You may remember
the 7.5 hour documentary released in 2009 which allowed you to travel the journey between Bergen to Oslo from the comfort of your home.
If your wanderlust was fired up watching that video, then you may enjoy some of the other trips you can take.
Ward Kimball's home movie footage
of Walt Disney playing with a backyard scale model railroad in 1948.
Trains in Switzerland's Ticino canton filmed with tilt-shift lenses: Gottardo Nord
& Gottardo Sud
"The Big Train"
and other classic 1950s and 60s publicity reels from the New York Central Railroad. Lots of footage of trains, railroad infrastructure, well-dressed office minions, teletypes, punchcard machines, men in white lab coats, bubbling beakers, and even an "atomic signal light." [more inside]
CN Turbo Train Part 2
, part 3
, 1970 Film.
Canada Off the Rails
: You know the story of the Avro Arrow, now discover how Canada fell from leader to laggard in another
cutting edge, vastly profitable, globally relevant transportation industry, where Canadians had held a strong lead, until this Canadian homegrown industry was derailed; high-speed de
CN Turbo Train - "3:59" - The Lost Film
(the high speed rail flickr pool is recommended viewing)
. [more inside]
Paintings of trains.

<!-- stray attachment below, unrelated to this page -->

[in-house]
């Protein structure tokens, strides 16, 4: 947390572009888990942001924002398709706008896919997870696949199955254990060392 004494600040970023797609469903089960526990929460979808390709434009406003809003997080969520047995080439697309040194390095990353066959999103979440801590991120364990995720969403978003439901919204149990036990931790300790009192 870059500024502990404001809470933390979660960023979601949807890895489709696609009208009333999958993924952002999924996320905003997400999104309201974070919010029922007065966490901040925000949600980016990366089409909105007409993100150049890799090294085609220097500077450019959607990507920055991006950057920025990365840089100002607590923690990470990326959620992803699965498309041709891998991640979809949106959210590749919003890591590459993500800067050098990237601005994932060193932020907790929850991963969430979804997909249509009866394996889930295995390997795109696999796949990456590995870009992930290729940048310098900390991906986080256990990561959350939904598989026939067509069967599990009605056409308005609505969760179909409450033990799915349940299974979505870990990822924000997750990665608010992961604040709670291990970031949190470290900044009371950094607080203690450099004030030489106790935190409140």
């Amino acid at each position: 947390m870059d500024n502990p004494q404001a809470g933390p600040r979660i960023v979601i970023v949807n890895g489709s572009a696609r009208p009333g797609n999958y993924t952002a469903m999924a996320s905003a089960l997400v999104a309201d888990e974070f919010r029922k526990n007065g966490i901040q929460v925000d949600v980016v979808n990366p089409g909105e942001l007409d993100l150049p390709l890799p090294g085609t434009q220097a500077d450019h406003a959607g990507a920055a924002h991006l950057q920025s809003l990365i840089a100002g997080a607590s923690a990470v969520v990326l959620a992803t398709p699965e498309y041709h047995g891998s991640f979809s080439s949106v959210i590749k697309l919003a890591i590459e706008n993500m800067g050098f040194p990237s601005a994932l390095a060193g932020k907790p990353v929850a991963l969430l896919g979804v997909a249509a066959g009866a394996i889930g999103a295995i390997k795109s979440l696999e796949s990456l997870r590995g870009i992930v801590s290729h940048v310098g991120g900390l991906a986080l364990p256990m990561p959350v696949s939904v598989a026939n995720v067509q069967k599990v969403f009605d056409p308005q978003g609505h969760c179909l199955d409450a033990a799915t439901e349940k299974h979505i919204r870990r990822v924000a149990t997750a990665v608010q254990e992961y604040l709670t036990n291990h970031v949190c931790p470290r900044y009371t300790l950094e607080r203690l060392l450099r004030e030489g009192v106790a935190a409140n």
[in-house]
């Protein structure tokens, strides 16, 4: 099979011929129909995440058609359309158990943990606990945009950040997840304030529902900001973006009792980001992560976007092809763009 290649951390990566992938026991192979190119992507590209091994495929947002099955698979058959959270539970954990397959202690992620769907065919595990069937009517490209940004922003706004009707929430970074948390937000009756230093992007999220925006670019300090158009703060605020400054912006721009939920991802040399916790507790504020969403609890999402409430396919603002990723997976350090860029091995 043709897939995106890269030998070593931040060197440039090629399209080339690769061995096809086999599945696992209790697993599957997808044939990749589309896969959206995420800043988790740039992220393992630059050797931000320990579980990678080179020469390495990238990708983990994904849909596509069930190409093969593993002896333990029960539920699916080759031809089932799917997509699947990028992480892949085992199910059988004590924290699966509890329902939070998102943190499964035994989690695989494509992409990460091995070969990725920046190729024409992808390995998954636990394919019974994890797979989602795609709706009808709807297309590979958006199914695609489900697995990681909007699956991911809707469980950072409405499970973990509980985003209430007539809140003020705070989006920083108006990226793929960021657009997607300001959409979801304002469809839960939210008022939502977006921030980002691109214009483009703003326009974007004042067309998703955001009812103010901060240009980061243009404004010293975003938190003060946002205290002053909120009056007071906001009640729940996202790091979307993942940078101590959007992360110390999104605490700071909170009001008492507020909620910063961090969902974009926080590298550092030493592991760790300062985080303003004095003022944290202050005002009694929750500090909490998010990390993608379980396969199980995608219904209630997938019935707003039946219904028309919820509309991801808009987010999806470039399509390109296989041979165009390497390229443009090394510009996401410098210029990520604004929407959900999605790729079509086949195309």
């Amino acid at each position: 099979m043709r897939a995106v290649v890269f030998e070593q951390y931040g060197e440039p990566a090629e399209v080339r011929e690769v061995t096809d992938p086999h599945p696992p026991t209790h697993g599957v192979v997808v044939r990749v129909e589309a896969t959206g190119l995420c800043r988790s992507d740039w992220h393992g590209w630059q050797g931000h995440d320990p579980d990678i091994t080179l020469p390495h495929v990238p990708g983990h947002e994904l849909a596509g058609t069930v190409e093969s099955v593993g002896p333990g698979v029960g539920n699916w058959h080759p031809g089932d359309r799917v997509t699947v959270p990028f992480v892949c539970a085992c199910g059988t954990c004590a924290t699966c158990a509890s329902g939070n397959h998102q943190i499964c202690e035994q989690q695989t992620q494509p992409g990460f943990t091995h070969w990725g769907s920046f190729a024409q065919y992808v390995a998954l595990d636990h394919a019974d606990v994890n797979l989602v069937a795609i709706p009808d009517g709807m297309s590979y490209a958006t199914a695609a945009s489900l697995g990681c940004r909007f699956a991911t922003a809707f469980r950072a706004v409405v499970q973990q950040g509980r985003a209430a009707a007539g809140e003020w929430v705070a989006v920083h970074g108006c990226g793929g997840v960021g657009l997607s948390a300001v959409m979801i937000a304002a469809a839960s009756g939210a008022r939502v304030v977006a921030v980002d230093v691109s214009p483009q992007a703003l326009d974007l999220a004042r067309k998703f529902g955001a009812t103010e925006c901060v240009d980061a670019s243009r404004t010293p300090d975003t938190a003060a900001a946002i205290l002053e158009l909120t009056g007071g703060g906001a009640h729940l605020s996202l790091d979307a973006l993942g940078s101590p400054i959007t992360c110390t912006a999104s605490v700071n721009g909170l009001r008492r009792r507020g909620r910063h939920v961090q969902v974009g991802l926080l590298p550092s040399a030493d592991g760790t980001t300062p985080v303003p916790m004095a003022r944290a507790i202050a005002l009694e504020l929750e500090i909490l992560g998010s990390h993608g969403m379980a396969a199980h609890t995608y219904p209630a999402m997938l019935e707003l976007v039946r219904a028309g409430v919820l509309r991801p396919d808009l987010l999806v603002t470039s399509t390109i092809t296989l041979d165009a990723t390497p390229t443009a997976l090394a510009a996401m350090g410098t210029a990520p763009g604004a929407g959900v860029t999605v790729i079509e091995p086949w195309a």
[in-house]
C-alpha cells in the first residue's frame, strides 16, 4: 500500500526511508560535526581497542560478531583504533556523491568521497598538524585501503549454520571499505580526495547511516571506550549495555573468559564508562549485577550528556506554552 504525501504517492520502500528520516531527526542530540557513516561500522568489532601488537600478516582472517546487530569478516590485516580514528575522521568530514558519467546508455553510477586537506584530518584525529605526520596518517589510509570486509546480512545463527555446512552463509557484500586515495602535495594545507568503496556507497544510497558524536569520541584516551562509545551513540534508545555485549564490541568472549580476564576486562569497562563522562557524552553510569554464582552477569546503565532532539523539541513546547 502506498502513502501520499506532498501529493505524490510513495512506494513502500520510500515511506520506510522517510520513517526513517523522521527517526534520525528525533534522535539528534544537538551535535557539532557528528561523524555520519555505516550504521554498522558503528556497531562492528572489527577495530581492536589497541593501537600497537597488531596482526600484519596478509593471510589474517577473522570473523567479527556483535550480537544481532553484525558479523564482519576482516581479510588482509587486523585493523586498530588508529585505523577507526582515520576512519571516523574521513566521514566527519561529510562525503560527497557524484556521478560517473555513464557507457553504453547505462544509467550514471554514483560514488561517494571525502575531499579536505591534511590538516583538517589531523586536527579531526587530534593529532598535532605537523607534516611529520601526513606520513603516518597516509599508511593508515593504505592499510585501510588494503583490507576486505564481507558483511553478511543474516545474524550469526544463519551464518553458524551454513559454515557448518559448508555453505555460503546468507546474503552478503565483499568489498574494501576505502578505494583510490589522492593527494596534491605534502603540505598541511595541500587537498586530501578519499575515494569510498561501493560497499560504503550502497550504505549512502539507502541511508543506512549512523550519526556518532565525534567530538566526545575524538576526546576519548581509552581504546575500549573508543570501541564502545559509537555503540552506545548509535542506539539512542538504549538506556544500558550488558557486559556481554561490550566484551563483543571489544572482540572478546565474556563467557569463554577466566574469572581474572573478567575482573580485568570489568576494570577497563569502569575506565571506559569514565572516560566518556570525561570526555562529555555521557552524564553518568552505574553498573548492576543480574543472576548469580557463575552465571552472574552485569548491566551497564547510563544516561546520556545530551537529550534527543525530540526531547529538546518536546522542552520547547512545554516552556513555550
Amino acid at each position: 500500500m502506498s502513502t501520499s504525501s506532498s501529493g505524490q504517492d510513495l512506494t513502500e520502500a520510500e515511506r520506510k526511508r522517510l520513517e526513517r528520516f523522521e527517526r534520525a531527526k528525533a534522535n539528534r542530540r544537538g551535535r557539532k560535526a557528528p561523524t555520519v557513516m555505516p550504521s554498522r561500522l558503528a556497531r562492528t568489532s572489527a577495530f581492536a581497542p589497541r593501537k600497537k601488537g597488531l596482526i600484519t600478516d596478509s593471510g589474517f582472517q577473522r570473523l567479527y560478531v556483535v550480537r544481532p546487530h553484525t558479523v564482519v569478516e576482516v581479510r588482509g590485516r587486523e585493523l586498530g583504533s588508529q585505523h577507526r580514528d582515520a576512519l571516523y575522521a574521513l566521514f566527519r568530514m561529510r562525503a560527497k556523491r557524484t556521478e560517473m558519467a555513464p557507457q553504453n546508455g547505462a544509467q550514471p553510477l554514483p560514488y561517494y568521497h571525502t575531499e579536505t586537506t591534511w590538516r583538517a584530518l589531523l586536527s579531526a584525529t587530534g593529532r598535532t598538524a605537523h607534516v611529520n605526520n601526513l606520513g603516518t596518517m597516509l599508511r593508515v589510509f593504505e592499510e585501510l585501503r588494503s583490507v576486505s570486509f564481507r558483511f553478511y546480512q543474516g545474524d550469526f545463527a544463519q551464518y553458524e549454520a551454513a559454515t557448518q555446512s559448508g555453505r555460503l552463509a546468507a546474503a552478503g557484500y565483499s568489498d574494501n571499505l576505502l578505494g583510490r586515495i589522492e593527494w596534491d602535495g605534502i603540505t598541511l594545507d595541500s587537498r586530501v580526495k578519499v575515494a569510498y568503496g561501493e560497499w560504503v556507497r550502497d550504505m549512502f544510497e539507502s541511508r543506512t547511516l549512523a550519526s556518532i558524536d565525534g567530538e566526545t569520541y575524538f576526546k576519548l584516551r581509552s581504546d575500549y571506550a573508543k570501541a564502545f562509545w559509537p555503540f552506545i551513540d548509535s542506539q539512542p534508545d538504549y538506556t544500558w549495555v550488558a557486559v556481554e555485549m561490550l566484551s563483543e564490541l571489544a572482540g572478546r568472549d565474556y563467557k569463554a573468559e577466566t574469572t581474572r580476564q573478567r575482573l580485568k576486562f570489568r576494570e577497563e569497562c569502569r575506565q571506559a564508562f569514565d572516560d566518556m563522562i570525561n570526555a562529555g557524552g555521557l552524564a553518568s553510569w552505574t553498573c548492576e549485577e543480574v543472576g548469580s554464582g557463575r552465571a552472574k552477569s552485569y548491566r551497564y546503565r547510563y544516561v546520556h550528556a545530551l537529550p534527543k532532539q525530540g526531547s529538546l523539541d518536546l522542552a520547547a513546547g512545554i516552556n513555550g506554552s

I like the energy of this one
, but there are enough for everyone to have a favorite. [more inside]
A glance will show / Why Phoebe Snow / Prefers this route / To Buffalo.
And Phoebe's right / No route is quite / As short as Road / of Anthracite.
In 1908 the Delaware, Lackawanna and Western Railroad began work on the New Jersey Cut-Off
to make its New York to Buffalo mainline (the Road of Anthracite so liked
by Phoebe Snow
) even shorter and faster. It was to have no grade crossings, and was to be as straight and level as possible — through hilly terrain. The 28-mile Lackawanna Cut-Off
, as it is now known, was built over three years, cost $11 million, and was an engineering marvel
of massive reinforced concrete bridges, enormous cuts, and the largest railroad embankment in the world. All of this has been abandoned
for years, though there are plans afoot to restore the Cut-Off for commuter rail
. [more inside]
Man who stopped train with his bare hands
"was a longtime railroad man from an era when such boardings were routine.... Today, it is strictly against the rules -- sometimes a firing offense -- to step aboard moving locomotives or cars."